WHY DO WE HAVE TO KEEP EXPLAINING THE WHEEL
TO FUNDAMENTALIST BELIEVERS?
TO FUNDAMENTALIST BELIEVERS?
[OPEN QUOTE] Why, of the assertions of modern science, does evolution by natural selection attract the most dissent? As the philosopher Daniel Dennett points out, Darwin's theory is no more implausible than the claim by quantum mechanics that an electron can appear to be in two places at once, yet physicists don't have to endlessly explain and justify their theories to a skeptical public. Dennett's answer is that natural selection, "by executing God's traditional task of designing and creating all creatures great and small, also seems to deny one of the best reasons we have for believing in God's existence." Which should leave no one in doubt about the source of the attack on Darwinism in the guise of intelligent design: it comes from religion.
The intelligent-design movement suffered a political setback last December when a federal judge ordered a Pennsylvania school district to stop talking about it in high school, but it lives on as an idea, to the bemusement and occasional frustration of most serious scientists. Sixteen of them, including Dennett, contributed essays in defense of evolution to a small anthology called “Intelligent Thought,” published last week. It was compiled by John Brockman, better known as the editor of the Web site edge.org, the thinking man's Drudge Report.
Evolutionary biologist Richard Dawkins deconstructs the claim by ID proponents that the "designer" could he an intelligent alien rather than God, and psychologist Steven Pinker shows how moral sensibility an arise by way of natural selection. "Evolutionary biology certainly hasn't explained everything that perplexes biologists," Dennett concludes, "but Intelligent Design hasn’t yet tried to explain anything at all." [CLOSE QUOTE] —JERRY ADLER in Newsweek May 29, 2006 p.10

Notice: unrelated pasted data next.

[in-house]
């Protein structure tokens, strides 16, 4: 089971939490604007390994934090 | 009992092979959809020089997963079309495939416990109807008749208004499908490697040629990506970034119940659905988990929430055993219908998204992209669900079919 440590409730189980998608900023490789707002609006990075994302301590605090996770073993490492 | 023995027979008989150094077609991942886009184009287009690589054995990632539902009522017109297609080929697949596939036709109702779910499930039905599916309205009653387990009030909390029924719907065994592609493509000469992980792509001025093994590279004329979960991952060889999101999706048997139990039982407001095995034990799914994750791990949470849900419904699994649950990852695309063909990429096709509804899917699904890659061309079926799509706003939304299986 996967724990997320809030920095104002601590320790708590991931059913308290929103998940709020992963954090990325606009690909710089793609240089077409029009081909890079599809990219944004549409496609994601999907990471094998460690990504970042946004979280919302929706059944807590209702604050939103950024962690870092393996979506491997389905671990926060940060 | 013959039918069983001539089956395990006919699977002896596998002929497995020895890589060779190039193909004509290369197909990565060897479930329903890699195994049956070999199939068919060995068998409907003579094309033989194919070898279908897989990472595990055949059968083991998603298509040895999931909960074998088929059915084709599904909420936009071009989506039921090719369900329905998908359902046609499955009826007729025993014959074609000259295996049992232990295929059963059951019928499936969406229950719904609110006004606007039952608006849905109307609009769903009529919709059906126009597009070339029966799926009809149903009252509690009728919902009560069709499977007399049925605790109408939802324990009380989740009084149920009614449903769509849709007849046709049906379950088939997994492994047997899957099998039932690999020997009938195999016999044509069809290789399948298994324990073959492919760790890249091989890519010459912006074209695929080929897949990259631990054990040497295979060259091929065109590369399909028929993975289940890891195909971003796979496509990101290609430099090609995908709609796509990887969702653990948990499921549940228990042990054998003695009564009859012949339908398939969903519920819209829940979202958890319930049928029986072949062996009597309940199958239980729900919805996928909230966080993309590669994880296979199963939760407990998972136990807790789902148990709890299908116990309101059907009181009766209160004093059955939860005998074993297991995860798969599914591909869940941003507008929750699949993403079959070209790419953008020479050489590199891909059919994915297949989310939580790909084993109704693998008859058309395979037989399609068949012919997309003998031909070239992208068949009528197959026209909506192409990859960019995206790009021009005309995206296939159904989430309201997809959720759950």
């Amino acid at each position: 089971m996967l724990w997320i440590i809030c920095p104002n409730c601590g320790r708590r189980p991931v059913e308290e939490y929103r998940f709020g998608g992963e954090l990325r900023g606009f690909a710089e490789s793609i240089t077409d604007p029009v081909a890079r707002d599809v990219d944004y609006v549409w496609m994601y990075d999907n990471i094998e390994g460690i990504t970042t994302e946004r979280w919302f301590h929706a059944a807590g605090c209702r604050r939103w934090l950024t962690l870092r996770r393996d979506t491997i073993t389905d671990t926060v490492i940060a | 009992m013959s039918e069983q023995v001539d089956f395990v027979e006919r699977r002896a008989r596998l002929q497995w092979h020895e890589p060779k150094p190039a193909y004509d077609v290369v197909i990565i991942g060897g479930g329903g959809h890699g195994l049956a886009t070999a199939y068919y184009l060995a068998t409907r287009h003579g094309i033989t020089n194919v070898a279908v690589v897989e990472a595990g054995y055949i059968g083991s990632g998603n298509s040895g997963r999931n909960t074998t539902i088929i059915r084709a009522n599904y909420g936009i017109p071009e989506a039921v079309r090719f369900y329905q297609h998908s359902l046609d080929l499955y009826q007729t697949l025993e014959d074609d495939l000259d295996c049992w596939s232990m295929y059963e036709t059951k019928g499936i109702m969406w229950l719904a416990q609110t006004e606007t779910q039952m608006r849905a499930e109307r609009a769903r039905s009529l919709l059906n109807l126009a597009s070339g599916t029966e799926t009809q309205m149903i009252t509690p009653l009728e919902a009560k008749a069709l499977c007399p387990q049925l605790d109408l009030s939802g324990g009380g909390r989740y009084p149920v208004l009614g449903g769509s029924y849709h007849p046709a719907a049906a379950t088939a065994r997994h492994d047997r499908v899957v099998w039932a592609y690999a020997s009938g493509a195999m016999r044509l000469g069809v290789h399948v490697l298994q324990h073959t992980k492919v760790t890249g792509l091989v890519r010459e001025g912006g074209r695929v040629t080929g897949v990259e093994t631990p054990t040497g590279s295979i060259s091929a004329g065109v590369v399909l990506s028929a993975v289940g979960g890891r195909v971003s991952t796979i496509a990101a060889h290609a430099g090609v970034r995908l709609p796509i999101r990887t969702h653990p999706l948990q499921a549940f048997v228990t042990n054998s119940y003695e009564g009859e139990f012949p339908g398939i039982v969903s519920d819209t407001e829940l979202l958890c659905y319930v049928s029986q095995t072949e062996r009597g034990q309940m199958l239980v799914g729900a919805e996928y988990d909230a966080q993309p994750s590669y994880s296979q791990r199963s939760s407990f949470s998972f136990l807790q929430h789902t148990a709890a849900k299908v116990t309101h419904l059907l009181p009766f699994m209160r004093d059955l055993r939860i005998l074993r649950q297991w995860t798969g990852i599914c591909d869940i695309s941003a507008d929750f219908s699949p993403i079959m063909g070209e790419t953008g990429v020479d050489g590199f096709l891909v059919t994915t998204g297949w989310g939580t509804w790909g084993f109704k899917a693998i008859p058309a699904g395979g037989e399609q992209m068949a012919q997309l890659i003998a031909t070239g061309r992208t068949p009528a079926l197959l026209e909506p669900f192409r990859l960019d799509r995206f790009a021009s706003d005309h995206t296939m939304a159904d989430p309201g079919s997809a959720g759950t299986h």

INTELLIGENT DESIGNER CLAIMS TO KNOW GOD'S FOOTIWORK
AND WHO WOULD BE SO NEFARIOUS AS TO DO THAT?
[OPEN QUOTE] "If Diebold had setout to build a system as insecure as they possibly could, this would be it," says Avi Rubin, a Johns Hopkins University computer-science professor and elections-security expert.
Diebold Election Systems spokesperson David Bear says Hursti's [Finnish security expert who analyzed the Diebold machines] findings do not represent a fatal vulnerability in Diebold technology, but simply note the presence of a feature that allows access to authorized technicians to periodically update the software. If it so happens that someone not supposed to use the machine—or an election official who wants to put his or her thumb on the scale of democracy—takes advantage of this fast track to fraud, that's not Diebold's problem. "[Our critics are] throwing out a ‘what if’ that's premised on a basis of an evil, nefarious person breaking the law," says Bear [Diebold spokesperson]. [CLOSE QUOTE] —STEVEN LEVY, Newsweek, May29, 2006 p. 14